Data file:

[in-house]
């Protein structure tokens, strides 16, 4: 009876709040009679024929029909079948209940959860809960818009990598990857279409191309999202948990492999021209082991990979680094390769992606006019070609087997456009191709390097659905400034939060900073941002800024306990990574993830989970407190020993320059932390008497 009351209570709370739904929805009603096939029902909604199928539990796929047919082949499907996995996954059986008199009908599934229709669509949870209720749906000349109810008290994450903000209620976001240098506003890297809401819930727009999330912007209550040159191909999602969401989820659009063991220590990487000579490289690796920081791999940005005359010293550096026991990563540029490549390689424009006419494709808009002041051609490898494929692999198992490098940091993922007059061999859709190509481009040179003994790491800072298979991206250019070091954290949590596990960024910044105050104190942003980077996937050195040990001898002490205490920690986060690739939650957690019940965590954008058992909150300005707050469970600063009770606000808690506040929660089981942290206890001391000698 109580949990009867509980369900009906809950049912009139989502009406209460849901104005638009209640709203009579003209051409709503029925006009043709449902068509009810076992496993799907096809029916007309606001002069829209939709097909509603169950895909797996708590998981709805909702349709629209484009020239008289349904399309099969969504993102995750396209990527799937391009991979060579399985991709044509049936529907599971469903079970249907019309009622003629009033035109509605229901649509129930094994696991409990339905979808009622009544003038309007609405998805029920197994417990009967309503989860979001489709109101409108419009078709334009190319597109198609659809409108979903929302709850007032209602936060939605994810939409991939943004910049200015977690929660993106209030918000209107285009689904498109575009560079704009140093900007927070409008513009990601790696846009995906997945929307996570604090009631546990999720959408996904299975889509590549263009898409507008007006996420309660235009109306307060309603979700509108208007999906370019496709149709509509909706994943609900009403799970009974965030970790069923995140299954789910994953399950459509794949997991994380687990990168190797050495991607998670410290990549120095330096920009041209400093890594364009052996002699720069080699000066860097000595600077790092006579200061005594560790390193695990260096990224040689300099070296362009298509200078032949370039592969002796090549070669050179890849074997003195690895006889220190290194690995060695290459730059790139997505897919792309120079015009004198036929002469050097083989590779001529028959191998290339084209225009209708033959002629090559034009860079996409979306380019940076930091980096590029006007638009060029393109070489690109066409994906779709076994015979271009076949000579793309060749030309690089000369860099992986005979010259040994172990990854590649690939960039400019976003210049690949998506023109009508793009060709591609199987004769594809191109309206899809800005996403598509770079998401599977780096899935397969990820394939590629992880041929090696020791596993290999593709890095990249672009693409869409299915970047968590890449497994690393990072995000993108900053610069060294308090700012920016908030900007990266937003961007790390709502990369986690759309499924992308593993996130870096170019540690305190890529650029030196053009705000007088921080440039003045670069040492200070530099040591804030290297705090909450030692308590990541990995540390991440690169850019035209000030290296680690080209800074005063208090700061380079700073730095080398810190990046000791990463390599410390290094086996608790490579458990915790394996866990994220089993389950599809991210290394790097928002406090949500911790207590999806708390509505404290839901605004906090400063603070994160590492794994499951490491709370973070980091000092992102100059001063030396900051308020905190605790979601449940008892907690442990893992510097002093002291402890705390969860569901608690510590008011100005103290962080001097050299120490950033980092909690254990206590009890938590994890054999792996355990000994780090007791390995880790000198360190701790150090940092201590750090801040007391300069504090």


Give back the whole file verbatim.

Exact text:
[in-house]
């Protein structure tokens, strides 16, 4: 009876709040009679024929029909079948209940959860809960818009990598990857279409191309999202948990492999021209082991990979680094390769992606006019070609087997456009191709390097659905400034939060900073941002800024306990990574993830989970407190020993320059932390008497 009351209570709370739904929805009603096939029902909604199928539990796929047919082949499907996995996954059986008199009908599934229709669509949870209720749906000349109810008290994450903000209620976001240098506003890297809401819930727009999330912007209550040159191909999602969401989820659009063991220590990487000579490289690796920081791999940005005359010293550096026991990563540029490549390689424009006419494709808009002041051609490898494929692999198992490098940091993922007059061999859709190509481009040179003994790491800072298979991206250019070091954290949590596990960024910044105050104190942003980077996937050195040990001898002490205490920690986060690739939650957690019940965590954008058992909150300005707050469970600063009770606000808690506040929660089981942290206890001391000698 109580949990009867509980369900009906809950049912009139989502009406209460849901104005638009209640709203009579003209051409709503029925006009043709449902068509009810076992496993799907096809029916007309606001002069829209939709097909509603169950895909797996708590998981709805909702349709629209484009020239008289349904399309099969969504993102995750396209990527799937391009991979060579399985991709044509049936529907599971469903079970249907019309009622003629009033035109509605229901649509129930094994696991409990339905979808009622009544003038309007609405998805029920197994417990009967309503989860979001489709109101409108419009078709334009190319597109198609659809409108979903929302709850007032209602936060939605994810939409991939943004910049200015977690929660993106209030918000209107285009689904498109575009560079704009140093900007927070409008513009990601790696846009995906997945929307996570604090009631546990999720959408996904299975889509590549263009898409507008007006996420309660235009109306307060309603979700509108208007999906370019496709149709509509909706994943609900009403799970009974965030970790069923995140299954789910994953399950459509794949997991994380687990990168190797050495991607998670410290990549120095330096920009041209400093890594364009052996002699720069080699000066860097000595600077790092006579200061005594560790390193695990260096990224040689300099070296362009298509200078032949370039592969002796090549070669050179890849074997003195690895006889220190290194690995060695290459730059790139997505897919792309120079015009004198036929002469050097083989590779001529028959191998290339084209225009209708033959002629090559034009860079996409979306380019940076930091980096590029006007638009060029393109070489690109066409994906779709076994015979271009076949000579793309060749030309690089000369860099992986005979010259040994172990990854590649690939960039400019976003210049690949998506023109009508793009060709591609199987004769594809191109309206899809800005996403598509770079998401599977780096899935397969990820394939590629992880041929090696020791596993290999593709890095990249672009693409869409299915970047968590890449497994690393990072995000993108900053610069060294308090700012920016908030900007990266937003961007790390709502990369986690759309499924992308593993996130870096170019540690305190890529650029030196053009705000007088921080440039003045670069040492200070530099040591804030290297705090909450030692308590990541990995540390991440690169850019035209000030290296680690080209800074005063208090700061380079700073730095080398810190990046000791990463390599410390290094086996608790490579458990915790394996866990994220089993389950599809991210290394790097928002406090949500911790207590999806708390509505404290839901605004906090400063603070994160590492794994499951490491709370973070980091000092992102100059001063030396900051308020905190605790979601449940008892907690442990893992510097002093002291402890705390969860569901608690510590008011100005103290962080001097050299120490950033980092909690254990206590009890938590994890054999792996355990000994780090007791390995880790000198360190701790150090940092201590750090801040007391300069504090």